Legumes are low in fat, virtually free of saturated fat, and are an exceptional source of fiber-especially the soluble type that lowers blood cholesterol. They are also among the best sources of folate and are rich in iron. Some provide calcium as well. Legumes also contain phytochemicals such as saponins that may protect against cancer. According to the Adventist Health Study, eating legumes may help to protect against colon cancer and may be particularly effective in reducing the harmful effects of red meat on the colon.
Beans are among the world’s best nutritional bargains. A pound of dried beans purchased for less than $1.00 cooks up to 12 one-half cup servings. They are so versatile that it’s easy to use them for many of your meals.
As the chief ingredient in many wonderful ethnic dishes, legumes lend themselves to all kinds of tasty preparations. Here are some simple ideas for including more beans in meals. Use either canned or home cooked beans for any of the following:
• Add beans to any favorite chili or stew recipe.
• Jazz up legumes with fruit. Add dried fruit like dates, raisins, or apricots to lentil soup or canned pineapple to baked beans. Chopped figs are perfect with white beans flavored with garlic and Italian herbs.
• Toss chickpeas or kidney beans with leftover cooked grains and vegetables and season with olive oil, vinegar, and herbs for an impromptu main dish salad.
• Combine one cup baby lima beans, one cup black beans, and a half-cup of oil-cured sun dried tomatoes in a blender until smooth. Serve as a dip with crackers or chunks of French bread.
• Beans for breakfast? Why not? Baked beans on toast is common fare in England for vegetarians and black or pinto beans-seasoned with an eye-opening dash of salsa-can be wrapped in a warmed tortilla for a Mexican-style breakfast.
• Look for ethnic restaurants that serve bean dishes. Good choices are Indian for curried chickpeas or lentil dal; Italian for traditional soups like minestrone, pasta fagioli (pasta and bean soup), or lentil; Middle Eastern for falafel or hummus (both made from chickpeas); or Mexican for bean burritos.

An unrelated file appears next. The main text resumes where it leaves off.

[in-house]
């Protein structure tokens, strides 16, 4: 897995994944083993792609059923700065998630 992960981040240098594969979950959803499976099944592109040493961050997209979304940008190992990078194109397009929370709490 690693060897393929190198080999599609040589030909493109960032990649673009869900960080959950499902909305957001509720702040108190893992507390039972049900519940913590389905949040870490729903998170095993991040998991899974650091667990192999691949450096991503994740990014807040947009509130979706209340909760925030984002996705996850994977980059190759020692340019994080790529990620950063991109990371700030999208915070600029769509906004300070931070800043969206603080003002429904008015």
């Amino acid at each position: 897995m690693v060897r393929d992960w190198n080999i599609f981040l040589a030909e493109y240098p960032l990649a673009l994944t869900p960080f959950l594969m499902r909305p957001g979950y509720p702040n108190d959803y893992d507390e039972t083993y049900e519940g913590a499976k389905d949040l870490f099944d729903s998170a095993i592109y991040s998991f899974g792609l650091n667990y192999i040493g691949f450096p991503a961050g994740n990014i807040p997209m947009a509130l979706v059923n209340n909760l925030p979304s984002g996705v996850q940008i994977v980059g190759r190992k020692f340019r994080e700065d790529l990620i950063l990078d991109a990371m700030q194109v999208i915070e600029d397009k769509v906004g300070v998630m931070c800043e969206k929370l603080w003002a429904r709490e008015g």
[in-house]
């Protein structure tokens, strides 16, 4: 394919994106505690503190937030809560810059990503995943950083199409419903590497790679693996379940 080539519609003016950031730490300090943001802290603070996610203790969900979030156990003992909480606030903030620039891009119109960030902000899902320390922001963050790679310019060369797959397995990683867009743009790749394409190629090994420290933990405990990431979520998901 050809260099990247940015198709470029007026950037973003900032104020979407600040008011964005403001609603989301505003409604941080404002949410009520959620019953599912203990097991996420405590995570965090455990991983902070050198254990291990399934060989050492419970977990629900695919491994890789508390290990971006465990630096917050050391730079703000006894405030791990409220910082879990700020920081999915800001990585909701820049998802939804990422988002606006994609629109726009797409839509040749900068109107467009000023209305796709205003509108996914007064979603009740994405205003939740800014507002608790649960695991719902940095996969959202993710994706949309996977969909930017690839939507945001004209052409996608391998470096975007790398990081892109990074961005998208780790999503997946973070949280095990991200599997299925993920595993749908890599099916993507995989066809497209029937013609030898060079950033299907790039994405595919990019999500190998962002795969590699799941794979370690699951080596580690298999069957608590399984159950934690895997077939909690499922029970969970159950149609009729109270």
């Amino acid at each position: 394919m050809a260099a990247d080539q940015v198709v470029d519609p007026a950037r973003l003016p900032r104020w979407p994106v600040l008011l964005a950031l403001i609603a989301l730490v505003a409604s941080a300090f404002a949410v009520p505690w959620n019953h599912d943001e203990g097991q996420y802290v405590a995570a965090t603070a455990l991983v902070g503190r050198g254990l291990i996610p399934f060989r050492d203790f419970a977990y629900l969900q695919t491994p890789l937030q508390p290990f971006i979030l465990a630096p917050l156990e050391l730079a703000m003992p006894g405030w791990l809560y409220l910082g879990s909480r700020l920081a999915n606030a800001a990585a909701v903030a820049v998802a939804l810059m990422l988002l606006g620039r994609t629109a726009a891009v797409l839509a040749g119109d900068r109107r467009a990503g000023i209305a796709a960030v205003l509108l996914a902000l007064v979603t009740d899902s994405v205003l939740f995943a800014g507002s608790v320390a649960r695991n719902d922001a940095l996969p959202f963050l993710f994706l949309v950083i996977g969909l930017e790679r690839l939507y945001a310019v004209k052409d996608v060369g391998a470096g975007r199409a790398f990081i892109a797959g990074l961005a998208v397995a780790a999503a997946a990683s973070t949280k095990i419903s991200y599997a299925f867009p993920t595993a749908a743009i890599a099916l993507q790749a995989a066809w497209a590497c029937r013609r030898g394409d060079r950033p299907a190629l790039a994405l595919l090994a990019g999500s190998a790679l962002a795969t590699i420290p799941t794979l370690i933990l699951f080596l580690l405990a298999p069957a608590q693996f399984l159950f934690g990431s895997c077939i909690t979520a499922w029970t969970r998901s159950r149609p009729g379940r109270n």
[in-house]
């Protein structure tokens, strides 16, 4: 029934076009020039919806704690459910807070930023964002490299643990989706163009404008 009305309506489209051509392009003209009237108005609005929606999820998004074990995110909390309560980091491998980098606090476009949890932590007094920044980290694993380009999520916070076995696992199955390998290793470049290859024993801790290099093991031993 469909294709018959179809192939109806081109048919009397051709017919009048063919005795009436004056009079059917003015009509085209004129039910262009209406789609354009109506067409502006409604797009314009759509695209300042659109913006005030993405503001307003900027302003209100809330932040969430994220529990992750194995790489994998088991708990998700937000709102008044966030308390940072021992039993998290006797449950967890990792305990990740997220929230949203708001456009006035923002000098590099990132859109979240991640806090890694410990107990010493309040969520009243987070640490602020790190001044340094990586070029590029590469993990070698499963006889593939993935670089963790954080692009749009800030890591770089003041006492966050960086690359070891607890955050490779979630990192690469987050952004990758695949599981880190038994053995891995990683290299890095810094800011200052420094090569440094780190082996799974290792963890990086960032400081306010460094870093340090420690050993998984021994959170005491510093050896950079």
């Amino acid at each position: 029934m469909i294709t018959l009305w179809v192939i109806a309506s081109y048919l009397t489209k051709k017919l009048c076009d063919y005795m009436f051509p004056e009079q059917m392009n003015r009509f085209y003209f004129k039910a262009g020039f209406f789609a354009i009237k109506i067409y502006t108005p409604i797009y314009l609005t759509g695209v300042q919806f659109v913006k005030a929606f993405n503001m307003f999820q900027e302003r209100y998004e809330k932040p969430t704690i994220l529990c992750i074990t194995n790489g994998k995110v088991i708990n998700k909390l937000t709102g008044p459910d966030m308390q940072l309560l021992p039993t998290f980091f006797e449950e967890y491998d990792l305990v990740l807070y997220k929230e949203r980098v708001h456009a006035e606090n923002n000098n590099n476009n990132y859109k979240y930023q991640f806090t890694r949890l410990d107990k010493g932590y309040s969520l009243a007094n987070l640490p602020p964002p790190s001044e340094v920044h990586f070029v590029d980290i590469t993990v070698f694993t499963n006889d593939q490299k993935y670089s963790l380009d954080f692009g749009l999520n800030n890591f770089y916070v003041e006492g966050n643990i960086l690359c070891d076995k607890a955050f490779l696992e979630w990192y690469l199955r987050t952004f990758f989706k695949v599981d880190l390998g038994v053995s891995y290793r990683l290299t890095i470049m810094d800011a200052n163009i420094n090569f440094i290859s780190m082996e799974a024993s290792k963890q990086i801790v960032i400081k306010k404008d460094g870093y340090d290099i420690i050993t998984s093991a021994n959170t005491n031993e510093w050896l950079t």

Test kitchen tips:
Beans do take time to cook, but it’s no-fuss cooking. Soak them in water as soon as you get home from the store and keep in the refrigerator until you are ready to cook them.
Follow package directions for cooking times and avoid adding salt or acidic ingredients that slow cooking time. Cook large batches of beans and freeze them in small packages so they are ready to be added to chili, dips, salads, pasta, soup and casseroles.
When time is tight, canned and dehydrated beans just need to be heated and seasoned for faster meals. Read labels to select products that are lower in sodium. Rinse canned beans before using to remove excess sodium and the sugars that cause gas.
While gas is a problem for some, research suggests that beans become more easily digested when regularly consumed. Commercial digestive aids like Beano can help, too. So can cooking techniques that reduce the indigestible sugars in beans. Before cooking, soak the beans several times, discarding the water after each soak.
By Virginia Messina, MPH, RD, co-author of The Vegetarian Way and The Simple Soybean and Your Health. FMI visit www.olympus.net/messina.
Judy’s passion for cooking began with helping her grandmother make raisin oatmeal for breakfast. From there she earned her first food service job at 15, was accepted to the world famous Culinary Institute of America at 18 (where she graduated second in her class), and went on to the Fachschule Richemont in Switzerland where she focused on pastry arts and baking. But after learning that the quality of a croissant directly varies with how much butter it has, Judy sought to challenge herself by coming up with recipes that were as healthy as they were tasty.
Judy received The Culinary Institute of America’s Pro Chef II certification, the American Culinary Federation Bronze Medal, Gold Medal, and ACF Chef of the Year. Her enthusiasm for eating nutritiously and deliciously leads her to constantly innovate and use the latest in nutritional science to guide her creativity, from putting new twists on fajitas to adapting Italian brownies to include ingredients like toasted nuts and cooked honey. Judy’s publishing company, Food and Health Communications, is dedicated to her vision that everyone can make food that tastes as good as it is for you.